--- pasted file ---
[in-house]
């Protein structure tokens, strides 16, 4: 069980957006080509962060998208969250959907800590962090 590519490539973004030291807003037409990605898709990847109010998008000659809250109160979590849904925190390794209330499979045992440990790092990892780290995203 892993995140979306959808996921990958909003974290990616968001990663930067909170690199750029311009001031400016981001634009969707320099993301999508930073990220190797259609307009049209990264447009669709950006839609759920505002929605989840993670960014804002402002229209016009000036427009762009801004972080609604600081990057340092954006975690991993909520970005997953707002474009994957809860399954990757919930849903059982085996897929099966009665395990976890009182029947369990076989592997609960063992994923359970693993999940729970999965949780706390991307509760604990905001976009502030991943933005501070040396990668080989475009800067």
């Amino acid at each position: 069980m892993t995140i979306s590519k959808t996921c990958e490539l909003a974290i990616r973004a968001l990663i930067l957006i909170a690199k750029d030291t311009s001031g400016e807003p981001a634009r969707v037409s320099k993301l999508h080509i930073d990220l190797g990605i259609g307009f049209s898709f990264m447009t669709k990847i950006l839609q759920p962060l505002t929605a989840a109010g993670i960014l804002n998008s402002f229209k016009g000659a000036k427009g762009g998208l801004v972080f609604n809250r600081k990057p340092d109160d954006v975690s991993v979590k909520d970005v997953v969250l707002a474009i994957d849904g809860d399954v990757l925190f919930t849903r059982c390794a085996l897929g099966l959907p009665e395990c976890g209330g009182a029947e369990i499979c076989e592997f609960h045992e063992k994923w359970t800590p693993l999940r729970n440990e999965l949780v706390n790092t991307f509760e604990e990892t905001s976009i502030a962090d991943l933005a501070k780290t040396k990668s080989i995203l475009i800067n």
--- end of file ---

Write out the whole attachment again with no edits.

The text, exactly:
[in-house]
């Protein structure tokens, strides 16, 4: 069980957006080509962060998208969250959907800590962090 590519490539973004030291807003037409990605898709990847109010998008000659809250109160979590849904925190390794209330499979045992440990790092990892780290995203 892993995140979306959808996921990958909003974290990616968001990663930067909170690199750029311009001031400016981001634009969707320099993301999508930073990220190797259609307009049209990264447009669709950006839609759920505002929605989840993670960014804002402002229209016009000036427009762009801004972080609604600081990057340092954006975690991993909520970005997953707002474009994957809860399954990757919930849903059982085996897929099966009665395990976890009182029947369990076989592997609960063992994923359970693993999940729970999965949780706390991307509760604990905001976009502030991943933005501070040396990668080989475009800067």
């Amino acid at each position: 069980m892993t995140i979306s590519k959808t996921c990958e490539l909003a974290i990616r973004a968001l990663i930067l957006i909170a690199k750029d030291t311009s001031g400016e807003p981001a634009r969707v037409s320099k993301l999508h080509i930073d990220l190797g990605i259609g307009f049209s898709f990264m447009t669709k990847i950006l839609q759920p962060l505002t929605a989840a109010g993670i960014l804002n998008s402002f229209k016009g000659a000036k427009g762009g998208l801004v972080f609604n809250r600081k990057p340092d109160d954006v975690s991993v979590k909520d970005v997953v969250l707002a474009i994957d849904g809860d399954v990757l925190f919930t849903r059982c390794a085996l897929g099966l959907p009665e395990c976890g209330g009182a029947e369990i499979c076989e592997f609960h045992e063992k994923w359970t800590p693993l999940r729970n440990e999965l949780v706390n790092t991307f509760e604990e990892t905001s976009i502030a962090d991943l933005a501070k780290t040396k990668s080989i995203l475009i800067n």